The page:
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Ornilux Mikado Glass Stops Birds Slamming into Windows

30 August 2010 4,965 views 4 Comments


My apologies to bird lovers, but it can’t be denied that our feathered friends are somewhat lacking in gray matter.  To put it bluntly: birds are dumb.  They’re good at certain things like flying and pecking and saying “ca-caw!” but they have tiny brains.  The reason this becomes important in an architectural context is that you can’t reason with a bird.  You can’t say, “hey, maybe you should think about the fact that a lot of the openings you’re trying to fly into are actually filled with glass, and when you approach these ‘holes’ at a high rate of speed, you will smack into them and you’ll probably wind up dead.”  A person could attempt to have this conversation, but I am confident that any standard bird will merely look at that person, turn its head to the side, then carry on trying to steal his french fries.

The problem lies with perception:  birds do not see transparent glass.  Instead, they either see landscape reflected in the window or look through the glass and think their way is obstacle-free.  “Stickers attached to the glass have been shown to have almost no effect, and have even been taken off the market in Switzerland. Stickers are only really effective if they cover a significant portion of the glass” (Edwards).  I am not sure what to make of the Swiss disdain for stickers but can only assume it is born of contempt at their lack of efficacy, since for example upwards of 100 million birds expire per annum in the United States as a direct result of bird-on-glass collisions.

All of this brings me to telling you about a new product called Ornilux Mikado glass.  It’s an insulating glass developed by German company Arnold Glas treated with a special ultraviolet (UV) reflective coating.  The coating is almost invisible to the human eye but looks like a spider’s web to birds, who are able to see a broader spectrum of wavelengths than humans (Edwards).  Spiders have been trying to keep birds out of their webs for millenia, so it makes sense that the glass, which was developed with input from the Max Planck Institute for Ornithology, takes its cues from spider webs.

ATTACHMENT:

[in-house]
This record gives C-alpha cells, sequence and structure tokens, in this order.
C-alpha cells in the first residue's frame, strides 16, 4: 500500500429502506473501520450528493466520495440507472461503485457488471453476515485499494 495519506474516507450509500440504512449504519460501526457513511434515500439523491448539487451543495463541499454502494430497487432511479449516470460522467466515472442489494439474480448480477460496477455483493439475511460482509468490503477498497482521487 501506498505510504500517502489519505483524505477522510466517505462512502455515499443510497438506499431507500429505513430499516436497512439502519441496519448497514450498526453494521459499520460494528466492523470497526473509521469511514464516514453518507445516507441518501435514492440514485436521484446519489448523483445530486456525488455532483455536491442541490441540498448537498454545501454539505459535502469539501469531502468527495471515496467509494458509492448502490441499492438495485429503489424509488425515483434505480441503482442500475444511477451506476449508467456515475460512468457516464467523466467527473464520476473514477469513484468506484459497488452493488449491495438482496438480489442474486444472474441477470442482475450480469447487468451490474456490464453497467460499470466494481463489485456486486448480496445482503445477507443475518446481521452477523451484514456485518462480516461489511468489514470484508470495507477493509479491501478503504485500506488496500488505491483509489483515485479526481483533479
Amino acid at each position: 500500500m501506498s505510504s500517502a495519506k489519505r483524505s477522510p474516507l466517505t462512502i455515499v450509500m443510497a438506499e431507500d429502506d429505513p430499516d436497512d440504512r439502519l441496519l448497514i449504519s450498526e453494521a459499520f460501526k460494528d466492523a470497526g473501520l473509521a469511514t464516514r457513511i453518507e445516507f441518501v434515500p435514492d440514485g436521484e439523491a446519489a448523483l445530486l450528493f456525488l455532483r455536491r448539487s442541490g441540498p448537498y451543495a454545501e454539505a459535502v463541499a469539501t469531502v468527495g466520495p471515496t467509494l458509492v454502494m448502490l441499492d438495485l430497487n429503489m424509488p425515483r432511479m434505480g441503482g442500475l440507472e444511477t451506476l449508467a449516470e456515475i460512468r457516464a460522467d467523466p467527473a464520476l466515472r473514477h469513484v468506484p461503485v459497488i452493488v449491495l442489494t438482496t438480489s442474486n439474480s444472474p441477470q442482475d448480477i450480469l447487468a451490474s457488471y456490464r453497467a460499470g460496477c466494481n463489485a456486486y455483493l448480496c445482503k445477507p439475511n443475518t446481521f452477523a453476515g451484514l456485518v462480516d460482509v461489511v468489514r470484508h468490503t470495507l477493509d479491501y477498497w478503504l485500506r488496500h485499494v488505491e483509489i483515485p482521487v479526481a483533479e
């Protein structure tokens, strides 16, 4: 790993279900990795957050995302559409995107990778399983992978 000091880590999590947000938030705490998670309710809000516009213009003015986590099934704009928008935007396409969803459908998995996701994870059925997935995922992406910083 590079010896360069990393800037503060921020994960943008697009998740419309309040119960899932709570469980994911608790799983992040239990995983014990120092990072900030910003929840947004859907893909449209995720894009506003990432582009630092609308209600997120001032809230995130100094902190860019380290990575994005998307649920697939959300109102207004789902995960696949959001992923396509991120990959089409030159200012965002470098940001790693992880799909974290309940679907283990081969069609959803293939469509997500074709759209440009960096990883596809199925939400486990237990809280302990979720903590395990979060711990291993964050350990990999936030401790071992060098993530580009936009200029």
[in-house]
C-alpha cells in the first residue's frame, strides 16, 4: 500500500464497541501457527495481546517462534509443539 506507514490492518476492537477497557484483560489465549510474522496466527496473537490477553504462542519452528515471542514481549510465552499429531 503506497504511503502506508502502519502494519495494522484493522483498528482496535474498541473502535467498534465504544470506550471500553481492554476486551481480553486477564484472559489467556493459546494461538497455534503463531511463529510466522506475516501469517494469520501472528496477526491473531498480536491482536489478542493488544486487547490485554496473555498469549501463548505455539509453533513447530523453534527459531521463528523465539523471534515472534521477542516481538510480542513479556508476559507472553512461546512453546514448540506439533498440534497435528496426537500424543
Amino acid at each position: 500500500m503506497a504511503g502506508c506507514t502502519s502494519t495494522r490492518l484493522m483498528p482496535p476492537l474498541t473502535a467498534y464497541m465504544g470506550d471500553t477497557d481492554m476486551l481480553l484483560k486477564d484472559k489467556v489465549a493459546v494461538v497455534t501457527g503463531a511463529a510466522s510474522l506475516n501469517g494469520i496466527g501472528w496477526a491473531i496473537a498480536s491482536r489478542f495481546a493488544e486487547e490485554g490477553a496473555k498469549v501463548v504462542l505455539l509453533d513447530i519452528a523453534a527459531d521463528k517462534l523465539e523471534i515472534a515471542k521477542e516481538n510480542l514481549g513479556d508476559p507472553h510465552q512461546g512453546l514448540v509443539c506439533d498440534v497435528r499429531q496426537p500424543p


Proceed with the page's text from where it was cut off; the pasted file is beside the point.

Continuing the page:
The glass reduces bird collisions by 76%, which means that some birds see the spider web design and don’t let it slow them down.  “The glass was tested on 19 species of garden birds in a flight tunnel at the Radolfzell Bird Sanctuary.  Wild birds were captured and released into the flight tunnel, where they could choose to fly towards a sheet of plain glass or a sheet of Ornilux glass. Of the 108 test flights, 82 of the birds flew towards the plain glass and avoided the Ornilux” (Edwards).  The glass has already found application at bird sanctuaries and swimming pools in Germany, and I’m thinking of suggesting it for use at our office, given the number of bird-prints I’ve seen on the windows during my time here…

Fun Fact: The product was named after the game Mikado (also known as “pick-up sticks”).

More information: http://www.ornilux.de/C


I’m filing this glass under the Water category because glass is a liquid and it makes sense to me.


Edwards, Lin. “Bird-friendly Glass Looks Like Spider Web to Birds.” Physorg.com 08/26/10.  Accessed 08/26/10.  URL.

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  • Daniel Vaughn said:

    So, did the other 26 ‘test’ birds crash to their death in the tunnel?

  • Alli Dryer (author) said:

    I don’t think any birds were permanently damaged as part of the testing process, although I like to imagine they had those little black and yellow targets painted on their cheeks like crash test dummies…

  • Leif said:

    So 82 of the birds flew directly into the plain glass? Wow that sounds like they set up a trap for the birds. Either fly into this glass you cant even see or fly into the glass you can see. It doesnt sound like this “test” was very bird friendly.

  • orlandotrout said:

    can we find this study published somewhere?

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